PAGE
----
I’m spending my nights in a flop house
I’m spending my days on the streets
I’m looking for work and I find none
I wish I had something to eat
Sooooup, soooooup
They give me a bowl of soup, of soup
Sooooup, soooooup
They give me a bowl of soup.

And I can’t believe I still remember that almost 50 years later, but I can’t remember why I walked into the kitchen…

I was a poker player in a 6th grade play who was supposed to be shot and fall to the floor, and be dragged offstage. The nervous lead actor skipped a whole section of lines and then shot me; I gaped at him in complete surprise, and then did a slow roll to the floor, which got a huge laugh. So, not on purpose, but my one moment in the sun.

[I’ve given a lot of talks/presentations from stages, but meh, not counting those]

When I was around 10, I was in a school patriotic pageant that probably was part of the general Bicentennial celebrations in 1976. My part was to go up on stage, complete with tri-cornered hat and pants that ended at the knee with stockings that my mom fashioned for me, and recite from memory the poem Paul Revere’s Ride by Henry Wadsworth Longfellow.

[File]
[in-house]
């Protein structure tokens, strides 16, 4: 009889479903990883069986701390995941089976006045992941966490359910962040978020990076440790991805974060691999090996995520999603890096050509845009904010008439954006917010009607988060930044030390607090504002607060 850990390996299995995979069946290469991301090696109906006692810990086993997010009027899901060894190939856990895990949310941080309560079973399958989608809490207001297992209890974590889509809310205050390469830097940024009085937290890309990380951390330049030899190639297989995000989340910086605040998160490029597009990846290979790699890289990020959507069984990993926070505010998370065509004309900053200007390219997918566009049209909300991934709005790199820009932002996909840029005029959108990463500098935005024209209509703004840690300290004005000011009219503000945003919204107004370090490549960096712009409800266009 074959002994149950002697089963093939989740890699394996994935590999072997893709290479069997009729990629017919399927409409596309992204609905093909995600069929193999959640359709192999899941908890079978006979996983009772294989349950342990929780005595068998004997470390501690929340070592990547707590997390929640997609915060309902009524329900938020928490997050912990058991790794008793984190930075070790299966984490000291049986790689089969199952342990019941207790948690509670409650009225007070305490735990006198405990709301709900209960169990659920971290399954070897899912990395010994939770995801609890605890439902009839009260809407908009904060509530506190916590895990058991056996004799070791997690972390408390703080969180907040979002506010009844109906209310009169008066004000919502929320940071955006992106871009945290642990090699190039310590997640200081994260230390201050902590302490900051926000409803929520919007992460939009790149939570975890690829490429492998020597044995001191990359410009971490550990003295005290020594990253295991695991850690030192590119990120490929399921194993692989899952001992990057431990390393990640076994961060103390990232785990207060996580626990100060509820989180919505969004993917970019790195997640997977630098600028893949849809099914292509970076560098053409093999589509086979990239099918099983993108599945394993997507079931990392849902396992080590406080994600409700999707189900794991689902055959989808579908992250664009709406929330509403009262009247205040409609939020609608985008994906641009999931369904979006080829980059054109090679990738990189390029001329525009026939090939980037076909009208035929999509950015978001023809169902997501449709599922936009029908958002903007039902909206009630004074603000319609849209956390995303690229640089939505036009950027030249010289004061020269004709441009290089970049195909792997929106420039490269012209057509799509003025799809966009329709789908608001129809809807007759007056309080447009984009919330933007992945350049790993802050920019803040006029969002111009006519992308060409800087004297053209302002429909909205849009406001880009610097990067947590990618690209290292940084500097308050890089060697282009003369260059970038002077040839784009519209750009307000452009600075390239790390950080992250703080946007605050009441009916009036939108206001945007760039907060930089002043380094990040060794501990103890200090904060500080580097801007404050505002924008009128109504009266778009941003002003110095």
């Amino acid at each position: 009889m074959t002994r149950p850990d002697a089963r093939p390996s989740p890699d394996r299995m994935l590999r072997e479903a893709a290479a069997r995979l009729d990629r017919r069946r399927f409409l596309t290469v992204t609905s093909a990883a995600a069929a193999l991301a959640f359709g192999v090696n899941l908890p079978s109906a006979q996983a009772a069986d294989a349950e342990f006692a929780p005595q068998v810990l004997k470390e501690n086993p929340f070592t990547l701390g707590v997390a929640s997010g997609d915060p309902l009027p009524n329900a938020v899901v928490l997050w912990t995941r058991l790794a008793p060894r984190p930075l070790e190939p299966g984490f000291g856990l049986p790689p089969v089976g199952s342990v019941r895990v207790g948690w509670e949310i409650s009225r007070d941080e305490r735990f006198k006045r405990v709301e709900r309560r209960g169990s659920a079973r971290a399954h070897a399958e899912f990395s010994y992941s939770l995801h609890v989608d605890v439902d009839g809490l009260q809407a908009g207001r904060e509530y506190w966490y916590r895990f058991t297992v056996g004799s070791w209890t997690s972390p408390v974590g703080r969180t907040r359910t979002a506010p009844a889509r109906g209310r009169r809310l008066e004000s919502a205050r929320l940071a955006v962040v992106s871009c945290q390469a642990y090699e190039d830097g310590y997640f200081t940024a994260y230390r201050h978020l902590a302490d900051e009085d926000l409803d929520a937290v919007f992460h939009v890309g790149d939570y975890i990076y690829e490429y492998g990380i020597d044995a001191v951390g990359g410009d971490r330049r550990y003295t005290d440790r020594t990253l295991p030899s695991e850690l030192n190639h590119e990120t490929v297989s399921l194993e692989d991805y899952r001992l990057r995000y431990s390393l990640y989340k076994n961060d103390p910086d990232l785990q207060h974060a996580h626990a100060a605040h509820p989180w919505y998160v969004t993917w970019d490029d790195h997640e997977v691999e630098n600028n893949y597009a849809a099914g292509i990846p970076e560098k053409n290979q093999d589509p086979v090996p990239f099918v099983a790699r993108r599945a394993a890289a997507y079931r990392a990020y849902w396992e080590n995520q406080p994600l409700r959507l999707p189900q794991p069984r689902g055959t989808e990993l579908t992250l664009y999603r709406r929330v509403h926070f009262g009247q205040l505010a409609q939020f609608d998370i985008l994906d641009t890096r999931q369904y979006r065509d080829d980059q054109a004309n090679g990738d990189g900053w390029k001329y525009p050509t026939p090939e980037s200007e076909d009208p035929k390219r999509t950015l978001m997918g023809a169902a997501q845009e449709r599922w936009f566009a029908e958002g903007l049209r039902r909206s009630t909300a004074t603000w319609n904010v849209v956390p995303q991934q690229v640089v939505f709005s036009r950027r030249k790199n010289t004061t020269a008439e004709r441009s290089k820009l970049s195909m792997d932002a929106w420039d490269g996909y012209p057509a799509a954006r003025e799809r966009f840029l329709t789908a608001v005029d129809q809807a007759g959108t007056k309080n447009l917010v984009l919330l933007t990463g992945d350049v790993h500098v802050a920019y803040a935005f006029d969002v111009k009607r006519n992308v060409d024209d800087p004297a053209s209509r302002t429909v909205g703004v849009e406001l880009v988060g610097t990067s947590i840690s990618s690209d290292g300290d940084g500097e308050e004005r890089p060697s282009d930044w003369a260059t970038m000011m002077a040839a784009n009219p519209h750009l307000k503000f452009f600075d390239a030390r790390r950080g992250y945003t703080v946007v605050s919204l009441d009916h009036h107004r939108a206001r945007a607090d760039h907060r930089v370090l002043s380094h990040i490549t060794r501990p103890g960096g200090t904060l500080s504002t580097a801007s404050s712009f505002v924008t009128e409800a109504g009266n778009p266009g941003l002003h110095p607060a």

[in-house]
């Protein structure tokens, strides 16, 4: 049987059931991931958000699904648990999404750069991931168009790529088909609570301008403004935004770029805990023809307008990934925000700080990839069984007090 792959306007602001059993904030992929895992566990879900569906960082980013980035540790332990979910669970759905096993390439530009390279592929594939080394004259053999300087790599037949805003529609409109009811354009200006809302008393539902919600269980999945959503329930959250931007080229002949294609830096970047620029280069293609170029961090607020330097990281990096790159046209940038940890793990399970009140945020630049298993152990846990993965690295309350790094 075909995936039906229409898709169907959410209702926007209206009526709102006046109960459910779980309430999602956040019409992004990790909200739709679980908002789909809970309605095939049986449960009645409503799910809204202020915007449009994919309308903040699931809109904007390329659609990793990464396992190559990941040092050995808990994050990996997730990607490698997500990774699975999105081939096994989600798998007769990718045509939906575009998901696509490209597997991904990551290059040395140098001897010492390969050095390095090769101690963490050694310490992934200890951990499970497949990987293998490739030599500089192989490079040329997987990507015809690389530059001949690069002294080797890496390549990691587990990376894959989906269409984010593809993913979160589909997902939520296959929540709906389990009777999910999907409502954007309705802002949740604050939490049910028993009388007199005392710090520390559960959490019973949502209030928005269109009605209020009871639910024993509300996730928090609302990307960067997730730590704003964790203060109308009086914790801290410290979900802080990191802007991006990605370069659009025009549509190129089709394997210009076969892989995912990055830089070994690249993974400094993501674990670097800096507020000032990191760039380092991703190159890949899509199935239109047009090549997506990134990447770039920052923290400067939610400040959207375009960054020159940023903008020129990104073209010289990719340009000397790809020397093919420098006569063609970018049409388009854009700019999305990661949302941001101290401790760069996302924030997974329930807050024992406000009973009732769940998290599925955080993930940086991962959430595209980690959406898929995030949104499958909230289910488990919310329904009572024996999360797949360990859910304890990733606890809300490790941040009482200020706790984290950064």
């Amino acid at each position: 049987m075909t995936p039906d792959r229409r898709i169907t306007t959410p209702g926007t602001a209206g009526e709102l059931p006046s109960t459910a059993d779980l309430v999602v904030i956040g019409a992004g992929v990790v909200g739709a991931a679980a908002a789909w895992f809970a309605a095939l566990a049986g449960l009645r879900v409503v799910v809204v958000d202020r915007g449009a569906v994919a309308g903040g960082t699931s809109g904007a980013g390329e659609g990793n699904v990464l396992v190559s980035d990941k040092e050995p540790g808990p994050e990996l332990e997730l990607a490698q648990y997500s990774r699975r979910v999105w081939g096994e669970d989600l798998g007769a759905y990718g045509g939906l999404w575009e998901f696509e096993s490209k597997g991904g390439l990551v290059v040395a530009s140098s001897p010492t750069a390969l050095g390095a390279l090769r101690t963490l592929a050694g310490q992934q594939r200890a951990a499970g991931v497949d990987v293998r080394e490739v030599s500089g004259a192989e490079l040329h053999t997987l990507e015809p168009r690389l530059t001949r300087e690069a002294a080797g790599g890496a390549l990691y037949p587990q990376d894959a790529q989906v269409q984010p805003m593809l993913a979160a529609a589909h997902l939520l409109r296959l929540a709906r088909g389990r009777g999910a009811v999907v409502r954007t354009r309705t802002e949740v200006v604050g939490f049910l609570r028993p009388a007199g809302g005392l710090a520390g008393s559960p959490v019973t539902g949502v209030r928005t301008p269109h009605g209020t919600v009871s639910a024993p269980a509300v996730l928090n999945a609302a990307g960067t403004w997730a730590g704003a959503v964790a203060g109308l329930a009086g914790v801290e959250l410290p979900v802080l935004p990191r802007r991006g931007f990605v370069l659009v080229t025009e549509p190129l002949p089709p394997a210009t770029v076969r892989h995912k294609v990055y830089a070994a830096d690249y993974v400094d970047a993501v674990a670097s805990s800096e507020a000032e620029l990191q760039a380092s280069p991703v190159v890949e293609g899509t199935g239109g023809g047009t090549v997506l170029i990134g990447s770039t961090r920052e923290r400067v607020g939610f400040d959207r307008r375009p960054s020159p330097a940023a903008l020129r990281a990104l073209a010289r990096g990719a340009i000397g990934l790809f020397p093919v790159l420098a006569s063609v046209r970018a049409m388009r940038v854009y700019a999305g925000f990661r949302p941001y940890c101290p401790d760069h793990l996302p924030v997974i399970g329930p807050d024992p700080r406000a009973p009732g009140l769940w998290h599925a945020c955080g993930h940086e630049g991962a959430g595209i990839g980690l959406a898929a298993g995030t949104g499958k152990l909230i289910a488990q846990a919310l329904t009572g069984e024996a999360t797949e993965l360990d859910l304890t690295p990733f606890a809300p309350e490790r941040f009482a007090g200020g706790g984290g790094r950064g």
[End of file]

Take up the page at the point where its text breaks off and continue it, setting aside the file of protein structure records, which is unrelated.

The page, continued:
If you’re not familiar with the poem, check it out at the link above-- it is one long-ass poem, and I managed to memorize the whole thing and recite it flawlessly (though probably said in a monotone, no-sense-of-pacing little kid voice. Fortunately no recording survives).

I was so proud of myself I used to give unrequested encores to family at holidays. Once even on the bus in a summer day camp program I asked and got permission to recite it to everybody. God, the other kids must have thought I was a pompous ass.